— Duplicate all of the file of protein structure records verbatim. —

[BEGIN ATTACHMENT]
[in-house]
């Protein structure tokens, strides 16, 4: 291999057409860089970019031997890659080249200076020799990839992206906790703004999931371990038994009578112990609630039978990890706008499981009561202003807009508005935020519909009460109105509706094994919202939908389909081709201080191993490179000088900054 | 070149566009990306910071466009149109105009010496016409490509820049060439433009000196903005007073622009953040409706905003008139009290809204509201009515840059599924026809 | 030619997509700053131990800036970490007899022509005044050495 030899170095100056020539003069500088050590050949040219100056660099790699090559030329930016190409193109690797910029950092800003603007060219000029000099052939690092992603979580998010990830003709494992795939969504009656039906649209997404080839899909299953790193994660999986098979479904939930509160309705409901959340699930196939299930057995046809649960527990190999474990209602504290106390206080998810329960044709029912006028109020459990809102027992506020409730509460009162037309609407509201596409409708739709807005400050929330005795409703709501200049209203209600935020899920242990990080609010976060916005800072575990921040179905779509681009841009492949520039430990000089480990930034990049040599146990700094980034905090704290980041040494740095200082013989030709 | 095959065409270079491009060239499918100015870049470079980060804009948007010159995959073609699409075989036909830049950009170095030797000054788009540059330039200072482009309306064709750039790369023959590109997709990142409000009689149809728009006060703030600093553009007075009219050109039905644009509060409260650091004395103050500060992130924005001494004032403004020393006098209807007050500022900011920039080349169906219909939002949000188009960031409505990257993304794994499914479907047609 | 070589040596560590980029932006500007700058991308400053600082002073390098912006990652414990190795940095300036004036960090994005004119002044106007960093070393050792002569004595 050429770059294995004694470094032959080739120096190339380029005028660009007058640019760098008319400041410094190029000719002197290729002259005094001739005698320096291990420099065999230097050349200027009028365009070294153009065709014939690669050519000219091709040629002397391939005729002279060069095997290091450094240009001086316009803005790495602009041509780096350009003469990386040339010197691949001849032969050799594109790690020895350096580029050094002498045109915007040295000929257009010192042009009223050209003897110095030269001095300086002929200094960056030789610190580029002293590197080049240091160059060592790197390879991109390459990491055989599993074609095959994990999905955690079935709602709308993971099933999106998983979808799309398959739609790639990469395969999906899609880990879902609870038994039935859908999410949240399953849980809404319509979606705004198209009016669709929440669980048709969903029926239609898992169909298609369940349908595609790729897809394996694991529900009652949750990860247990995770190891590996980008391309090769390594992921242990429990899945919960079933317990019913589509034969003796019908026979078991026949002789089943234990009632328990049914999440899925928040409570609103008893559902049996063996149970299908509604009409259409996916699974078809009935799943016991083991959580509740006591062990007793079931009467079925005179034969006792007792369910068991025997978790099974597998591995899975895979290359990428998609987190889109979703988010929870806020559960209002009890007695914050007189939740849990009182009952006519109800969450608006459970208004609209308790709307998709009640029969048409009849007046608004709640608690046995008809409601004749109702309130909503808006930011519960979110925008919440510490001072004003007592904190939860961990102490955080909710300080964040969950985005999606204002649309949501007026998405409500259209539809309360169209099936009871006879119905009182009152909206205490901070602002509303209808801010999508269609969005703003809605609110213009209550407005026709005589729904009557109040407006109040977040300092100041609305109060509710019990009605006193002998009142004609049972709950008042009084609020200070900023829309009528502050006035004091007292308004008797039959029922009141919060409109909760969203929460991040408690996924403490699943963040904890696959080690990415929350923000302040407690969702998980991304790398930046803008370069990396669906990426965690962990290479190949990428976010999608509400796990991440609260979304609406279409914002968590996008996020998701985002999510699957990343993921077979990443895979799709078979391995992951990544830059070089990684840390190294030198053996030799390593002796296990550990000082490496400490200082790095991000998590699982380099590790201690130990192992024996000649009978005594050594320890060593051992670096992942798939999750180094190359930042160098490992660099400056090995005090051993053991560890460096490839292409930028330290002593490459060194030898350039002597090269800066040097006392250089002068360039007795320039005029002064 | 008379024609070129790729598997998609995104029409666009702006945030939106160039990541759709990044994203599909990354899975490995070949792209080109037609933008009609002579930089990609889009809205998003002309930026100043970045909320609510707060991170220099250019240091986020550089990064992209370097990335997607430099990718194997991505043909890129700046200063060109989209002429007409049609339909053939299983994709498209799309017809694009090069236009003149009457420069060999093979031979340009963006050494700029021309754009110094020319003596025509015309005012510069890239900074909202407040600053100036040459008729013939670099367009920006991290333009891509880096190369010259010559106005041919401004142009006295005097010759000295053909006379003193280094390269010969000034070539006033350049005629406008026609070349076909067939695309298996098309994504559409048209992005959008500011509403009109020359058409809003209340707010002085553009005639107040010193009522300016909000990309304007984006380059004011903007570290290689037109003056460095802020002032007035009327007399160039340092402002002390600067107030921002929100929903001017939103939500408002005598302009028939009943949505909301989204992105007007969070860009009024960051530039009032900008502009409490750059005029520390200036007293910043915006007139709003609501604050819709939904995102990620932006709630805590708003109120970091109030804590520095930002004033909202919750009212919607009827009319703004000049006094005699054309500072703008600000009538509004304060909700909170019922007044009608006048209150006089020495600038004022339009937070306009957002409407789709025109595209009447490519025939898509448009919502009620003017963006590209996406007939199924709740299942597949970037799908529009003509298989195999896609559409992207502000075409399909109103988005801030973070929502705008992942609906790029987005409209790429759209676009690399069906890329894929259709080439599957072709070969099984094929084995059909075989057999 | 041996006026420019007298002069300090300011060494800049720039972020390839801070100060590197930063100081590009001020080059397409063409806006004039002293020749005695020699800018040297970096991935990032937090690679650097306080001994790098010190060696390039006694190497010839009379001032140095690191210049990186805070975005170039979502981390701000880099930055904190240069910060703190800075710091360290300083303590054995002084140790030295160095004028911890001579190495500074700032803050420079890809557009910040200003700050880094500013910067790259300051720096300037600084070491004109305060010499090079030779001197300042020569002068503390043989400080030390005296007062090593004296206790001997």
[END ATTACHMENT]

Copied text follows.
[in-house]
């Protein structure tokens, strides 16, 4: 291999057409860089970019031997890659080249200076020799990839992206906790703004999931371990038994009578112990609630039978990890706008499981009561202003807009508005935020519909009460109105509706094994919202939908389909081709201080191993490179000088900054 | 070149566009990306910071466009149109105009010496016409490509820049060439433009000196903005007073622009953040409706905003008139009290809204509201009515840059599924026809 | 030619997509700053131990800036970490007899022509005044050495 030899170095100056020539003069500088050590050949040219100056660099790699090559030329930016190409193109690797910029950092800003603007060219000029000099052939690092992603979580998010990830003709494992795939969504009656039906649209997404080839899909299953790193994660999986098979479904939930509160309705409901959340699930196939299930057995046809649960527990190999474990209602504290106390206080998810329960044709029912006028109020459990809102027992506020409730509460009162037309609407509201596409409708739709807005400050929330005795409703709501200049209203209600935020899920242990990080609010976060916005800072575990921040179905779509681009841009492949520039430990000089480990930034990049040599146990700094980034905090704290980041040494740095200082013989030709 | 095959065409270079491009060239499918100015870049470079980060804009948007010159995959073609699409075989036909830049950009170095030797000054788009540059330039200072482009309306064709750039790369023959590109997709990142409000009689149809728009006060703030600093553009007075009219050109039905644009509060409260650091004395103050500060992130924005001494004032403004020393006098209807007050500022900011920039080349169906219909939002949000188009960031409505990257993304794994499914479907047609 | 070589040596560590980029932006500007700058991308400053600082002073390098912006990652414990190795940095300036004036960090994005004119002044106007960093070393050792002569004595 050429770059294995004694470094032959080739120096190339380029005028660009007058640019760098008319400041410094190029000719002197290729002259005094001739005698320096291990420099065999230097050349200027009028365009070294153009065709014939690669050519000219091709040629002397391939005729002279060069095997290091450094240009001086316009803005790495602009041509780096350009003469990386040339010197691949001849032969050799594109790690020895350096580029050094002498045109915007040295000929257009010192042009009223050209003897110095030269001095300086002929200094960056030789610190580029002293590197080049240091160059060592790197390879991109390459990491055989599993074609095959994990999905955690079935709602709308993971099933999106998983979808799309398959739609790639990469395969999906899609880990879902609870038994039935859908999410949240399953849980809404319509979606705004198209009016669709929440669980048709969903029926239609898992169909298609369940349908595609790729897809394996694991529900009652949750990860247990995770190891590996980008391309090769390594992921242990429990899945919960079933317990019913589509034969003796019908026979078991026949002789089943234990009632328990049914999440899925928040409570609103008893559902049996063996149970299908509604009409259409996916699974078809009935799943016991083991959580509740006591062990007793079931009467079925005179034969006792007792369910068991025997978790099974597998591995899975895979290359990428998609987190889109979703988010929870806020559960209002009890007695914050007189939740849990009182009952006519109800969450608006459970208004609209308790709307998709009640029969048409009849007046608004709640608690046995008809409601004749109702309130909503808006930011519960979110925008919440510490001072004003007592904190939860961990102490955080909710300080964040969950985005999606204002649309949501007026998405409500259209539809309360169209099936009871006879119905009182009152909206205490901070602002509303209808801010999508269609969005703003809605609110213009209550407005026709005589729904009557109040407006109040977040300092100041609305109060509710019990009605006193002998009142004609049972709950008042009084609020200070900023829309009528502050006035004091007292308004008797039959029922009141919060409109909760969203929460991040408690996924403490699943963040904890696959080690990415929350923000302040407690969702998980991304790398930046803008370069990396669906990426965690962990290479190949990428976010999608509400796990991440609260979304609406279409914002968590996008996020998701985002999510699957990343993921077979990443895979799709078979391995992951990544830059070089990684840390190294030198053996030799390593002796296990550990000082490496400490200082790095991000998590699982380099590790201690130990192992024996000649009978005594050594320890060593051992670096992942798939999750180094190359930042160098490992660099400056090995005090051993053991560890460096490839292409930028330290002593490459060194030898350039002597090269800066040097006392250089002068360039007795320039005029002064 | 008379024609070129790729598997998609995104029409666009702006945030939106160039990541759709990044994203599909990354899975490995070949792209080109037609933008009609002579930089990609889009809205998003002309930026100043970045909320609510707060991170220099250019240091986020550089990064992209370097990335997607430099990718194997991505043909890129700046200063060109989209002429007409049609339909053939299983994709498209799309017809694009090069236009003149009457420069060999093979031979340009963006050494700029021309754009110094020319003596025509015309005012510069890239900074909202407040600053100036040459008729013939670099367009920006991290333009891509880096190369010259010559106005041919401004142009006295005097010759000295053909006379003193280094390269010969000034070539006033350049005629406008026609070349076909067939695309298996098309994504559409048209992005959008500011509403009109020359058409809003209340707010002085553009005639107040010193009522300016909000990309304007984006380059004011903007570290290689037109003056460095802020002032007035009327007399160039340092402002002390600067107030921002929100929903001017939103939500408002005598302009028939009943949505909301989204992105007007969070860009009024960051530039009032900008502009409490750059005029520390200036007293910043915006007139709003609501604050819709939904995102990620932006709630805590708003109120970091109030804590520095930002004033909202919750009212919607009827009319703004000049006094005699054309500072703008600000009538509004304060909700909170019922007044009608006048209150006089020495600038004022339009937070306009957002409407789709025109595209009447490519025939898509448009919502009620003017963006590209996406007939199924709740299942597949970037799908529009003509298989195999896609559409992207502000075409399909109103988005801030973070929502705008992942609906790029987005409209790429759209676009690399069906890329894929259709080439599957072709070969099984094929084995059909075989057999 | 041996006026420019007298002069300090300011060494800049720039972020390839801070100060590197930063100081590009001020080059397409063409806006004039002293020749005695020699800018040297970096991935990032937090690679650097306080001994790098010190060696390039006694190497010839009379001032140095690191210049990186805070975005170039979502981390701000880099930055904190240069910060703190800075710091360290300083303590054995002084140790030295160095004028911890001579190495500074700032803050420079890809557009910040200003700050880094500013910067790259300051720096300037600084070491004109305060010499090079030779001197300042020569002068503390043989400080030390005296007062090593004296206790001997």